FLAC

What format should I rip my CDs to?

Episode 1237

Charlie from Whitman, MA

Charlie wants to rip his CDs to a memory stick. Should he partition it since it's 128GB? Leo says why not just get a smaller one? Or, better yet, rip the CDs into higher quality. If he's going to do it, do it once. Charlie should rip the CDs into FLAC, which is a lossless format, and preserves 100% of the CD quality. MP3 doesn't do that, neither does AAC. FLAC is identical to CD quality. Use that for archival storage and then he can convert down from there to a USB drive.

Scott Wilkinson

Scott Wilkinson

Episode 1175

This week's question comes from Phil, who is an audiophile. He bought a Pono Player and he's not impressed by the high resolution tracks, which are more expensive at $8-18 a CD. He only found them marginally better than ripped CDs saved at FLAC. Leo says that's interesting. It's only slightly more expensive in his opinion and Phil can tell the difference.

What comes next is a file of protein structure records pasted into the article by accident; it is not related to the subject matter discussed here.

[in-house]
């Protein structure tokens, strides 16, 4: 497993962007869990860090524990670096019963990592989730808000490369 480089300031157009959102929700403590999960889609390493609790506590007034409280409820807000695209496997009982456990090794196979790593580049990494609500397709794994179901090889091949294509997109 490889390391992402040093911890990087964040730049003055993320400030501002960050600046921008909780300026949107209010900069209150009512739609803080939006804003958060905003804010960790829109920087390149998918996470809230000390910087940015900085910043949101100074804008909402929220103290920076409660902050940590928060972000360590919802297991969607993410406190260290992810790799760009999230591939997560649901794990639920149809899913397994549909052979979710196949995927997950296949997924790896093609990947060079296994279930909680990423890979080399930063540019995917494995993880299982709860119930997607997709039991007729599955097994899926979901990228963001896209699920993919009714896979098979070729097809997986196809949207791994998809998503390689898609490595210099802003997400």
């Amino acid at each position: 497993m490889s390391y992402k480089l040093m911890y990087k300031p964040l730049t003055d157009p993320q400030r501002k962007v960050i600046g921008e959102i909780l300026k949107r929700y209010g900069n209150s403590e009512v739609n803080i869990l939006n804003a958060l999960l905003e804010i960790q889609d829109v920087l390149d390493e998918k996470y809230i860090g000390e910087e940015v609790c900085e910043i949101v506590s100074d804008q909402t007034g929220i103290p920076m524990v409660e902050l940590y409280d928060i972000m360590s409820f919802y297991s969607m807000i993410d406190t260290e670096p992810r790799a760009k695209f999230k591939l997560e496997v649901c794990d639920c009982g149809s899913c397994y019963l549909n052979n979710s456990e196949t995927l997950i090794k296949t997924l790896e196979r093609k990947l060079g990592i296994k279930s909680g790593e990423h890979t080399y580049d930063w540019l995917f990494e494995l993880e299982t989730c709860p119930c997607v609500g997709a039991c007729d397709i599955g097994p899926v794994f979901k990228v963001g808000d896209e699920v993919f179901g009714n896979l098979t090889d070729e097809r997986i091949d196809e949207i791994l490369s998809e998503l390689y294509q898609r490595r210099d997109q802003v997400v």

How can I listen to my uncompressed audio files?

Onkyo TX-NR636

Episode 1154

Ted from Columbus, OH

Ted wants to listen to his music via Airplay, but he doesn't like that it's compressed. Leo says yes, music streamed over Wi-Fi will be compressed. So it's best to keep it all wired as a result. Since Ted has such great speakers, he'll want to get a digital to analog converter to play the music through his computer. He should rip his CDs using Apple lossless or FLAC. FIIO is a good company for DACs.

Should I invest in high resolution lossless music?

Episode 1115

Pete from Brooklyn, NY

Pete is interested in hi-res music. He wants to download FLAC music and convert it to Apple lossless. Leo says you can do that, but remember that the MAC tops out at 96 Khz, but the iPod can't play it because it's not that high, nor does it have the CPU power to process and playback hi-resolution audio. You need special hardware to play back high resolution audio. Leo says that iPods were designed for mp3s, but they can play back Apple's lossless compression at 48K x 24 bit.